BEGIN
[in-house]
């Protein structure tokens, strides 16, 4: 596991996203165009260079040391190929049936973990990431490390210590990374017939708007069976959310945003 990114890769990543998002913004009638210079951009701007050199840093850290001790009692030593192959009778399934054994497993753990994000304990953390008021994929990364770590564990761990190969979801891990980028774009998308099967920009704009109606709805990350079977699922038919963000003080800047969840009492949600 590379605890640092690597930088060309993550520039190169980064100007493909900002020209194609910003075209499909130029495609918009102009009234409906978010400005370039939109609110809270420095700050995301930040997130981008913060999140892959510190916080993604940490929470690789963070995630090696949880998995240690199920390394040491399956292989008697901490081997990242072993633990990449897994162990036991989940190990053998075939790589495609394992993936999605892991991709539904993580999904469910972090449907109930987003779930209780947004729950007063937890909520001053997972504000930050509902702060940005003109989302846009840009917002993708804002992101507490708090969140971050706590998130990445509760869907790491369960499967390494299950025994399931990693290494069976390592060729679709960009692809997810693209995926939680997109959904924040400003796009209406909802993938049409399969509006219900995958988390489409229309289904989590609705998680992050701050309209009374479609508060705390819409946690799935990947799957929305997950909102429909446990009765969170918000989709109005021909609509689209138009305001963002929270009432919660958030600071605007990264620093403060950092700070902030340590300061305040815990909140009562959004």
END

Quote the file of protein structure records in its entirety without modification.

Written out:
[in-house]
């Protein structure tokens, strides 16, 4: 596991996203165009260079040391190929049936973990990431490390210590990374017939708007069976959310945003 990114890769990543998002913004009638210079951009701007050199840093850290001790009692030593192959009778399934054994497993753990994000304990953390008021994929990364770590564990761990190969979801891990980028774009998308099967920009704009109606709805990350079977699922038919963000003080800047969840009492949600 590379605890640092690597930088060309993550520039190169980064100007493909900002020209194609910003075209499909130029495609918009102009009234409906978010400005370039939109609110809270420095700050995301930040997130981008913060999140892959510190916080993604940490929470690789963070995630090696949880998995240690199920390394040491399956292989008697901490081997990242072993633990990449897994162990036991989940190990053998075939790589495609394992993936999605892991991709539904993580999904469910972090449907109930987003779930209780947004729950007063937890909520001053997972504000930050509902702060940005003109989302846009840009917002993708804002992101507490708090969140971050706590998130990445509760869907790491369960499967390494299950025994399931990693290494069976390592060729679709960009692809997810693209995926939680997109959904924040400003796009209406909802993938049409399969509006219900995958988390489409229309289904989590609705998680992050701050309209009374479609508060705390819409946690799935990947799957929305997950909102429909446990009765969170918000989709109005021909609509689209138009305001963002929270009432919660958030600071605007990264620093403060950092700070902030340590300061305040815990909140009562959004």